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Peace Corps Volunteers Honored for Work with Local Group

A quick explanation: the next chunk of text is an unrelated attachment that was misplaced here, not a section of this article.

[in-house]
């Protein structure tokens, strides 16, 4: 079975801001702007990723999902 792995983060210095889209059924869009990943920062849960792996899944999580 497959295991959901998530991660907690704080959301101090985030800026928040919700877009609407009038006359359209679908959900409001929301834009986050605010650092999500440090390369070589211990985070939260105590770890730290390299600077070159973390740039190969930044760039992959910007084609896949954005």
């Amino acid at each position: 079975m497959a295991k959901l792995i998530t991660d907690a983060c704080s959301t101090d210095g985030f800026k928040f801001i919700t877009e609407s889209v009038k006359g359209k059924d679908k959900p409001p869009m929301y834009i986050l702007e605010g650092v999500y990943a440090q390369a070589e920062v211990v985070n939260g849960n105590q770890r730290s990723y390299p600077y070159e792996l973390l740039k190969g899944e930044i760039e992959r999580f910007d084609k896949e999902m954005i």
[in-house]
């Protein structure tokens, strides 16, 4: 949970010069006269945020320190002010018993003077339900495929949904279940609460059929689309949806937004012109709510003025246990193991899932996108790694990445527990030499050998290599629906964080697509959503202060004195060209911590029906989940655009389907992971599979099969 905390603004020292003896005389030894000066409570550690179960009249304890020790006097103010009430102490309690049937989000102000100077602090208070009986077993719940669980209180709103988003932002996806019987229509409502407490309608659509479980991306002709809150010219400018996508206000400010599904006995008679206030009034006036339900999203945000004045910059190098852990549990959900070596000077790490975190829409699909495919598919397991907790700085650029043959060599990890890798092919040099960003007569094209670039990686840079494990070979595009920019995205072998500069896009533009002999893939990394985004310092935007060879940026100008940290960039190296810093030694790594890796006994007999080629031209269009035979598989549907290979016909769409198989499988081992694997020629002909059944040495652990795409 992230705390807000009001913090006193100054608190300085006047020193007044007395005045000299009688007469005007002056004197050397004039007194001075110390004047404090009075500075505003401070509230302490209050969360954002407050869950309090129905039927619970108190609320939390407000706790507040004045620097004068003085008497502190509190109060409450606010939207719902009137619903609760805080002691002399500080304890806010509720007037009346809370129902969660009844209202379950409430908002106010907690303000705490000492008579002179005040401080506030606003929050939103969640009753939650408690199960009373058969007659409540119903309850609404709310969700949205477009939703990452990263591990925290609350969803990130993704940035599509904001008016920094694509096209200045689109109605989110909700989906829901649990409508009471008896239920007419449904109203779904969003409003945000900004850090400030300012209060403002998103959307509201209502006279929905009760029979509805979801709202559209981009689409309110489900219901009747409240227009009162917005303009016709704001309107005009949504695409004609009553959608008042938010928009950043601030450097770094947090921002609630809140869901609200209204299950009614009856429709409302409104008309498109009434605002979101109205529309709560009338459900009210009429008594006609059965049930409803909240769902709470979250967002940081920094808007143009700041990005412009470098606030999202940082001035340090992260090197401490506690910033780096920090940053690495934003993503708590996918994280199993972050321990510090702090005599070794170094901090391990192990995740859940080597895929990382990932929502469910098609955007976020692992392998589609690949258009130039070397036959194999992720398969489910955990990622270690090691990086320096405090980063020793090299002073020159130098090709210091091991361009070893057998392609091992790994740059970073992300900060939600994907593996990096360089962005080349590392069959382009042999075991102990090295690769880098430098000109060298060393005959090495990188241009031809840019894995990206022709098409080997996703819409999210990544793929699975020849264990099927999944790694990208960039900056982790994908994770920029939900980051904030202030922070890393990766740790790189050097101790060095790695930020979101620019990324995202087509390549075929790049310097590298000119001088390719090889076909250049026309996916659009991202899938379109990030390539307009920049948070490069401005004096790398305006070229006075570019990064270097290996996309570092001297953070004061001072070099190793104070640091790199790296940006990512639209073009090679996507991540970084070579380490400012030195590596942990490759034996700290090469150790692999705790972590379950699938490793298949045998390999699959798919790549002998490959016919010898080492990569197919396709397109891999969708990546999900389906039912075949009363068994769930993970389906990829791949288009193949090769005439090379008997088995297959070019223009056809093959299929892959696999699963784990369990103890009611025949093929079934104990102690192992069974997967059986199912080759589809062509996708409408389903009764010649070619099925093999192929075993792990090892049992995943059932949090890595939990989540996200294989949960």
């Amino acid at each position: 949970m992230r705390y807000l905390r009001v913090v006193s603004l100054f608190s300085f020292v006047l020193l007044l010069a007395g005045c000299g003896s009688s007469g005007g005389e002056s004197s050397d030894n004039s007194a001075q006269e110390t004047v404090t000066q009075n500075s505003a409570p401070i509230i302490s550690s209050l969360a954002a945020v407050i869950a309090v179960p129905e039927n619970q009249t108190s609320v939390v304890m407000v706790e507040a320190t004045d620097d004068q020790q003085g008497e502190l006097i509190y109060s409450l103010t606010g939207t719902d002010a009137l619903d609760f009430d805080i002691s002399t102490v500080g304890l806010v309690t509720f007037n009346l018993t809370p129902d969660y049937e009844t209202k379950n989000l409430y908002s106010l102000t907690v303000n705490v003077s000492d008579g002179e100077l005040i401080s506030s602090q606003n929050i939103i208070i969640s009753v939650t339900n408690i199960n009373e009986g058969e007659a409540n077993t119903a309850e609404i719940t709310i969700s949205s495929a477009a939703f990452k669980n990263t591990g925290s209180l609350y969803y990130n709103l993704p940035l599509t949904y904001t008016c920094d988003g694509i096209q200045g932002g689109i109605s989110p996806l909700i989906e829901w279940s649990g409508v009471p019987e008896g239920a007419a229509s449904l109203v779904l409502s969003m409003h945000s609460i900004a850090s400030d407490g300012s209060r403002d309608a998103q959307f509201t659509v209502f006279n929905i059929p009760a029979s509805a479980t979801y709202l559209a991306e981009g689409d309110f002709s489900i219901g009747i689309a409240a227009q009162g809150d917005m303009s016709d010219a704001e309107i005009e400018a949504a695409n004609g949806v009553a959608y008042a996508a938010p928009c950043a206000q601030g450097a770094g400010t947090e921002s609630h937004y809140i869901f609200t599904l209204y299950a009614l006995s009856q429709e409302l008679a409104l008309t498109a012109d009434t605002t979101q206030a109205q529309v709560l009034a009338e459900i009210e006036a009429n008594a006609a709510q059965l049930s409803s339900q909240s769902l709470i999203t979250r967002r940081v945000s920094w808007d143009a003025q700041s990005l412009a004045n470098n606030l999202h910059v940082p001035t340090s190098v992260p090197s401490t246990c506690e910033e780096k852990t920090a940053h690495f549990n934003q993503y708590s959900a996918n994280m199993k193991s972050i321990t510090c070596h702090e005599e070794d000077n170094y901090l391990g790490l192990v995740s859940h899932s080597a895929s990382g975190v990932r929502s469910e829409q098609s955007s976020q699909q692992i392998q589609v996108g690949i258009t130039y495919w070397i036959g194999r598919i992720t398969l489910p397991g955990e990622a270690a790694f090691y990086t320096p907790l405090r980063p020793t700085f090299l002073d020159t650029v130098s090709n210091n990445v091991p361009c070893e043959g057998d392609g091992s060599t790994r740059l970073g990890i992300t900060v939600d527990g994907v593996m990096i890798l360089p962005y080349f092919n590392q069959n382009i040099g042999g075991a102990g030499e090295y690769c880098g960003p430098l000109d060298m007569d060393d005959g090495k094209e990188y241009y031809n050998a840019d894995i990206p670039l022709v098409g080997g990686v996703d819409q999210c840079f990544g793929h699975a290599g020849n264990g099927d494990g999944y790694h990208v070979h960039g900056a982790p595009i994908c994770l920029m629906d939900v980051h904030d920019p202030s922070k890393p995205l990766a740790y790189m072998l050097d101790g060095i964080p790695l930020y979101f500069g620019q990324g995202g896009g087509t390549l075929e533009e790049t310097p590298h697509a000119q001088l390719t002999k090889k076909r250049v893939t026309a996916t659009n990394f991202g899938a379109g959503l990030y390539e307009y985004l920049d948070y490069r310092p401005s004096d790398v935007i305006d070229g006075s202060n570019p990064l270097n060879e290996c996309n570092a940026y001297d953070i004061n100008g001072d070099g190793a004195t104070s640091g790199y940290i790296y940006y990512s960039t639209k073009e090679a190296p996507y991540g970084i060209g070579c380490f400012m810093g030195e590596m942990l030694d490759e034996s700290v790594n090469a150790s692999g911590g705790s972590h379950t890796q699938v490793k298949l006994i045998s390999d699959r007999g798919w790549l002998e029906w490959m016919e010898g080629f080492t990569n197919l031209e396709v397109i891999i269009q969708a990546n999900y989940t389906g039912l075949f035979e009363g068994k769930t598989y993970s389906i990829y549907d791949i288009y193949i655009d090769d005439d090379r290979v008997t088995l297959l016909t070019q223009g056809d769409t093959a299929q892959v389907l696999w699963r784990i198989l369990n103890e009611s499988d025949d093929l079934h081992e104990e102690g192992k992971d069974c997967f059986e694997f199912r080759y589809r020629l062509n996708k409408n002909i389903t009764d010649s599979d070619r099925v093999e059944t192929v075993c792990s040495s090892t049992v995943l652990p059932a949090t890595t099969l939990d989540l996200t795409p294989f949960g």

United States Ambassador to Guyana, Mr. David Robinson, has lauded the work of the rural-based Nirvana Humanitarian Society (NHS) located at Kastev, Met-en-Meerzorg, West Coast Demerara.He stressed that the thrust of the organisation in helping to educate the less fortunate in the field of Information Technology (IT) is most welcome because it helps the "people to people connection without them having to be in the same room."At a ceremony yesterday to honour the work of the U.S. Peace Corps in helping to bring to fruition some of the objectives of the society, the Ambassador, in reference to Peace Corps volunteer, Justin Hilton who was instrumental in establishing and implementing the organisation's IT programme, noted that his presence has helped in "making this (people to people) connection stronger, explicit and real."Coordinator of U.S. Peace Corps here, Mr. James Geenan described the work of NHS as "outstanding", observing that much progress was achieved in a relatively short time and commended the organisation for having IT as its mainstay.However, he noted, the demand for Peace Corps volunteers has far outstripped the numbers available as another 34 volunteers are expected, but there have been requests from more than 80 communities.He suggested a possible solution is exploring the possibility of communities sharing volunteers.On this score, Munesh Persaud of the Canadian Building Community Capacity Project (BCCP), one of the agencies providing support to NHS, suggested that such groups seek volunteers from within the communities in which they are based.A notable observation on the success of NHS Geenan made was the partnership among the U.S., Canadians and Guyanese, both local and overseas-based. Partnerships are the way forward in developing communities, he said.President/founder of the parent organisation of NHS, U.S.-based Nirvana Humanitarian Foundation (NHF), Ramdular Singh, said NHS had come a long way despite the many challenges it had to encounter.He said it began supporting ten schools on the West Demerara by supplying several items such as reference textbooks which were unaffordable by parents, uniforms, boots and meals for the less fortunate students of several schools.Also, through support from the Canadian International Development Agency (CIDA), some 5,000 textbooks were distributed to students, Singh said.Also, food items are given to 60 families between Zeelugt and Tuschen on the East Bank Essequibo.He recalled that as the work of the NHS intensified, the need for a building to provide low-cost education was recognised, and through support from the Regional Democratic Council (RDC) of Region Three (Essequibo Islands/West Demerara), a plot of land was acquired for this purpose and the building was erected some three years ago and houses the IT centre and a library.Singh observed that with the donation of six computers and 40 chairs through the courtesy of the High Commissioner of Canada, the IT centre became established and Peace Corps volunteer Hilton developed an IT study programme which so far has seen some 250 students graduate.According to Singh, the NHS scheme boasts an IT programme comparable to that of more well-known schools but at one-fifth the cost offered by those institutions.Lauding the work of Hilton, who he said was instrumental in the success of the IT study programme of NHS, Singh said he hopes his zeal, professionalism, and enthusiasm will be an inspiration and guide for others to emulate."He has been a true friend and goodwill ambassador of the U.S.," Singh declared in his tribute to the work of Hilton.Another Peace Corps volunteer who was honoured was Ms. Carla Calinawan for her outstanding work in helping students learn to read, particularly dropouts from schools.Both Hilton and Calinawan said their experience has been great despite the challenges, with the latter noting that she did not expect to have learnt so much from her sojourn in Guyana.Executive member of NHF, Ramesh Deochand, tracing the origins of the NHF, said a group of Guyanese-based U.S. citizens on returning home realised that they could make a contribution towards the upliftment of communities and the less fortunate and out of this idea NHF was born in 1997.One of the influencing factors, he said, was the fact that there were several depressed squatting housing communities in Met-en-Meerzorg and this motivated the founders to take the initiative to do something to help.He said the NHF is among donors listed by the United Nations Children Education Fund (UNICEF).Hindu spiritual leader, Swami Aksharanda, who will be shortly assuming the chairmanship of NHS, observed that such organisations play a pivotal role in helping people as in many instances government to government assistance arrangements escape the people that assistance is intended for. (via guyanachronicle.com)
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